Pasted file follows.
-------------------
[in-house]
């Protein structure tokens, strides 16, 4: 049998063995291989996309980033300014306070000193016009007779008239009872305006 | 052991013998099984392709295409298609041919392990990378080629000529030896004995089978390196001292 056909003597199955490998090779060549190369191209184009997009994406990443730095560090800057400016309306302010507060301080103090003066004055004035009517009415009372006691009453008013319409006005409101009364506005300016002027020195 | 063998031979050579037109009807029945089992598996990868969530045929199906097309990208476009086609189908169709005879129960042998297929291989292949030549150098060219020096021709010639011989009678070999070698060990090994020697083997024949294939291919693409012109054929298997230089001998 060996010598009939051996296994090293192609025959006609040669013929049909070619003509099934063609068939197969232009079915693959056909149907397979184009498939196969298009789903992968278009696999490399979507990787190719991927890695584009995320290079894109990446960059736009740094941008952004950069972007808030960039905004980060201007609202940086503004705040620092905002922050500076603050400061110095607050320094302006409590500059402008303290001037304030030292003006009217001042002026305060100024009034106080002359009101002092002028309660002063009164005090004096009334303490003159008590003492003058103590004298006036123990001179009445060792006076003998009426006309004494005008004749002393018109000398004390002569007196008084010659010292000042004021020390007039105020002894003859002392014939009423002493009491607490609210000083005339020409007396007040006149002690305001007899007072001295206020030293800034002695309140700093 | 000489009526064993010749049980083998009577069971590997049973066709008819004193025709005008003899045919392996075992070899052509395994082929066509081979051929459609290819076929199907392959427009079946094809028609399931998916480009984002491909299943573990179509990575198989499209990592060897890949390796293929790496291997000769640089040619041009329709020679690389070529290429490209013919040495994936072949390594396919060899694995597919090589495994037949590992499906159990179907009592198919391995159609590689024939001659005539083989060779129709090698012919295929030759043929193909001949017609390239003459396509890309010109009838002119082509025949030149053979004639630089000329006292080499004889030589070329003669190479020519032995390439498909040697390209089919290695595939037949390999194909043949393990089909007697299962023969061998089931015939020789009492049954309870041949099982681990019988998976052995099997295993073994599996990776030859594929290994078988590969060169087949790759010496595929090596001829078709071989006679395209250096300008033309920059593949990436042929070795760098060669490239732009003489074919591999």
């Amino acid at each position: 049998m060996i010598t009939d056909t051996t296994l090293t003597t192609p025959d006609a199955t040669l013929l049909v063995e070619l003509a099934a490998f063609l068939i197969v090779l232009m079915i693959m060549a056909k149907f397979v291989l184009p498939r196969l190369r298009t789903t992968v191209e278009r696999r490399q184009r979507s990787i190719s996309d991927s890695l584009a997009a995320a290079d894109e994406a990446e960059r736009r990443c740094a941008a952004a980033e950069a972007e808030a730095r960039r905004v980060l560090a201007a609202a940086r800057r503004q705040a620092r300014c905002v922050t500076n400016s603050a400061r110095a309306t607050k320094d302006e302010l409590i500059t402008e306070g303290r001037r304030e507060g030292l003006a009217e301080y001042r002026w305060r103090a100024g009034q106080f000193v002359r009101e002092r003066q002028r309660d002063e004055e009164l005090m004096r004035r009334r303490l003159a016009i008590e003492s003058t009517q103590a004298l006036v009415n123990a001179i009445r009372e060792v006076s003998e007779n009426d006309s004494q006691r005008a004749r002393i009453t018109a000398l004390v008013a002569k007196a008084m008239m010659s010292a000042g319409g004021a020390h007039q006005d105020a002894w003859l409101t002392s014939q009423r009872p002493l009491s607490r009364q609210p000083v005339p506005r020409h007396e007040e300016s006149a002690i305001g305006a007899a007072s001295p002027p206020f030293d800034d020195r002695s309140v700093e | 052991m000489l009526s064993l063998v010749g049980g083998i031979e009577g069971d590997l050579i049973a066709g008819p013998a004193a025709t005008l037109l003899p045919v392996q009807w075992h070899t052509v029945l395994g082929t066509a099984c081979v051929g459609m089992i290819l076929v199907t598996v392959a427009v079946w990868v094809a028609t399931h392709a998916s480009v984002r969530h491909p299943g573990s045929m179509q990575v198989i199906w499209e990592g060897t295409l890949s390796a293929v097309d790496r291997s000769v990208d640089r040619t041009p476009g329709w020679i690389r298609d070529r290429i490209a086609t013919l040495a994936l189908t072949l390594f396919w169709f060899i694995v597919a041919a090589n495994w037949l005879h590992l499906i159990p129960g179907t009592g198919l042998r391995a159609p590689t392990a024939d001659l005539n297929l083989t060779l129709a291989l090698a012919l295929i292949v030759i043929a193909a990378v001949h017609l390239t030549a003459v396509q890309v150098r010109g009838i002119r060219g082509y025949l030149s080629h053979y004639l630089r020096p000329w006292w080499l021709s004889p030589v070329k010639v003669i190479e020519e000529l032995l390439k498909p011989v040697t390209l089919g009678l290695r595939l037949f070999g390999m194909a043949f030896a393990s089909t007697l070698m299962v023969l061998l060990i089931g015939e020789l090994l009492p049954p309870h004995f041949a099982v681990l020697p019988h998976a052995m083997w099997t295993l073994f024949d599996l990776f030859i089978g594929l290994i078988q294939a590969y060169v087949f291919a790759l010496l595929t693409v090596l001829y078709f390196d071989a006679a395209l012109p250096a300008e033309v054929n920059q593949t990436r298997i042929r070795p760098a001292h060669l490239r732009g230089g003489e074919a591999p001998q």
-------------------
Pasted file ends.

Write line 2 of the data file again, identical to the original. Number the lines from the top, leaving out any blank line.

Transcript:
């Protein structure tokens, strides 16, 4: 049998063995291989996309980033300014306070000193016009007779008239009872305006 | 052991013998099984392709295409298609041919392990990378080629000529030896004995089978390196001292 056909003597199955490998090779060549190369191209184009997009994406990443730095560090800057400016309306302010507060301080103090003066004055004035009517009415009372006691009453008013319409006005409101009364506005300016002027020195 | 063998031979050579037109009807029945089992598996990868969530045929199906097309990208476009086609189908169709005879129960042998297929291989292949030549150098060219020096021709010639011989009678070999070698060990090994020697083997024949294939291919693409012109054929298997230089001998 060996010598009939051996296994090293192609025959006609040669013929049909070619003509099934063609068939197969232009079915693959056909149907397979184009498939196969298009789903992968278009696999490399979507990787190719991927890695584009995320290079894109990446960059736009740094941008952004950069972007808030960039905004980060201007609202940086503004705040620092905002922050500076603050400061110095607050320094302006409590500059402008303290001037304030030292003006009217001042002026305060100024009034106080002359009101002092002028309660002063009164005090004096009334303490003159008590003492003058103590004298006036123990001179009445060792006076003998009426006309004494005008004749002393018109000398004390002569007196008084010659010292000042004021020390007039105020002894003859002392014939009423002493009491607490609210000083005339020409007396007040006149002690305001007899007072001295206020030293800034002695309140700093 | 000489009526064993010749049980083998009577069971590997049973066709008819004193025709005008003899045919392996075992070899052509395994082929066509081979051929459609290819076929199907392959427009079946094809028609399931998916480009984002491909299943573990179509990575198989499209990592060897890949390796293929790496291997000769640089040619041009329709020679690389070529290429490209013919040495994936072949390594396919060899694995597919090589495994037949590992499906159990179907009592198919391995159609590689024939001659005539083989060779129709090698012919295929030759043929193909001949017609390239003459396509890309010109009838002119082509025949030149053979004639630089000329006292080499004889030589070329003669190479020519032995390439498909040697390209089919290695595939037949390999194909043949393990089909007697299962023969061998089931015939020789009492049954309870041949099982681990019988998976052995099997295993073994599996990776030859594929290994078988590969060169087949790759010496595929090596001829078709071989006679395209250096300008033309920059593949990436042929070795760098060669490239732009003489074919591999």